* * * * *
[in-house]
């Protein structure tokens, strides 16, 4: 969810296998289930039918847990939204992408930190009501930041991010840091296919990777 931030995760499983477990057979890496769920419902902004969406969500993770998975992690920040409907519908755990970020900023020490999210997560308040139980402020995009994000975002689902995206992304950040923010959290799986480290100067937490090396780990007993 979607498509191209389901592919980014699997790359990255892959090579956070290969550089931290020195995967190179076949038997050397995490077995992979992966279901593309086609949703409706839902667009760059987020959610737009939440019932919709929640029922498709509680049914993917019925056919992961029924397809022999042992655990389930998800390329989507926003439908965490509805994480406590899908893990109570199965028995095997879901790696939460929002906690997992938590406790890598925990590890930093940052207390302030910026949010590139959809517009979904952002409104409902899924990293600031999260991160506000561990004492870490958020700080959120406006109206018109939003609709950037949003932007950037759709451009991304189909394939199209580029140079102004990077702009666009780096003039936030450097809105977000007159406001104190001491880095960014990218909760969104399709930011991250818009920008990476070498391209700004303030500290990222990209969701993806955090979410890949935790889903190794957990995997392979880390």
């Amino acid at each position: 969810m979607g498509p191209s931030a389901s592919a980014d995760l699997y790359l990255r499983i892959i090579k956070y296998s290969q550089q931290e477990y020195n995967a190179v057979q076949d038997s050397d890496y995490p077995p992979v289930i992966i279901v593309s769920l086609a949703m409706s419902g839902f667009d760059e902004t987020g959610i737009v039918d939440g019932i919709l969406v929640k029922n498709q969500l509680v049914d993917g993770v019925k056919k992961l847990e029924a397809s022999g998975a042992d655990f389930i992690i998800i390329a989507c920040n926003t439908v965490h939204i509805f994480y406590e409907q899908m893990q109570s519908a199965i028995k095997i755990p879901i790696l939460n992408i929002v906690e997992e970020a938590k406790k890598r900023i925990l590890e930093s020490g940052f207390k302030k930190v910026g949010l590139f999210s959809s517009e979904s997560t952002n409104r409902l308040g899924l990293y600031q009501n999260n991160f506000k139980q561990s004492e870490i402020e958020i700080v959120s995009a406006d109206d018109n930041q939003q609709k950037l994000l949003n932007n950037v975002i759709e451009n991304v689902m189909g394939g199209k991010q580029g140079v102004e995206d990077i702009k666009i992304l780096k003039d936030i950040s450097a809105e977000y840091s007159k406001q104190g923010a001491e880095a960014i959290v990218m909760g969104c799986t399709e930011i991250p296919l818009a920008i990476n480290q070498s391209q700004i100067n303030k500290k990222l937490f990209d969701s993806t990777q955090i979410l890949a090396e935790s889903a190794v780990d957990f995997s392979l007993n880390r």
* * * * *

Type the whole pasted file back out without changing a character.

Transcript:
[in-house]
């Protein structure tokens, strides 16, 4: 969810296998289930039918847990939204992408930190009501930041991010840091296919990777 931030995760499983477990057979890496769920419902902004969406969500993770998975992690920040409907519908755990970020900023020490999210997560308040139980402020995009994000975002689902995206992304950040923010959290799986480290100067937490090396780990007993 979607498509191209389901592919980014699997790359990255892959090579956070290969550089931290020195995967190179076949038997050397995490077995992979992966279901593309086609949703409706839902667009760059987020959610737009939440019932919709929640029922498709509680049914993917019925056919992961029924397809022999042992655990389930998800390329989507926003439908965490509805994480406590899908893990109570199965028995095997879901790696939460929002906690997992938590406790890598925990590890930093940052207390302030910026949010590139959809517009979904952002409104409902899924990293600031999260991160506000561990004492870490958020700080959120406006109206018109939003609709950037949003932007950037759709451009991304189909394939199209580029140079102004990077702009666009780096003039936030450097809105977000007159406001104190001491880095960014990218909760969104399709930011991250818009920008990476070498391209700004303030500290990222990209969701993806955090979410890949935790889903190794957990995997392979880390």
């Amino acid at each position: 969810m979607g498509p191209s931030a389901s592919a980014d995760l699997y790359l990255r499983i892959i090579k956070y296998s290969q550089q931290e477990y020195n995967a190179v057979q076949d038997s050397d890496y995490p077995p992979v289930i992966i279901v593309s769920l086609a949703m409706s419902g839902f667009d760059e902004t987020g959610i737009v039918d939440g019932i919709l969406v929640k029922n498709q969500l509680v049914d993917g993770v019925k056919k992961l847990e029924a397809s022999g998975a042992d655990f389930i992690i998800i390329a989507c920040n926003t439908v965490h939204i509805f994480y406590e409907q899908m893990q109570s519908a199965i028995k095997i755990p879901i790696l939460n992408i929002v906690e997992e970020a938590k406790k890598r900023i925990l590890e930093s020490g940052f207390k302030k930190v910026g949010l590139f999210s959809s517009e979904s997560t952002n409104r409902l308040g899924l990293y600031q009501n999260n991160f506000k139980q561990s004492e870490i402020e958020i700080v959120s995009a406006d109206d018109n930041q939003q609709k950037l994000l949003n932007n950037v975002i759709e451009n991304v689902m189909g394939g199209k991010q580029g140079v102004e995206d990077i702009k666009i992304l780096k003039d936030i950040s450097a809105e977000y840091s007159k406001q104190g923010a001491e880095a960014i959290v990218m909760g969104c799986t399709e930011i991250p296919l818009a920008i990476n480290q070498s391209q700004i100067n303030k500290k990222l937490f990209d969701s993806t990777q955090i979410l890949a090396e935790s889903a190794v780990d957990f995997s392979l007993n880390r």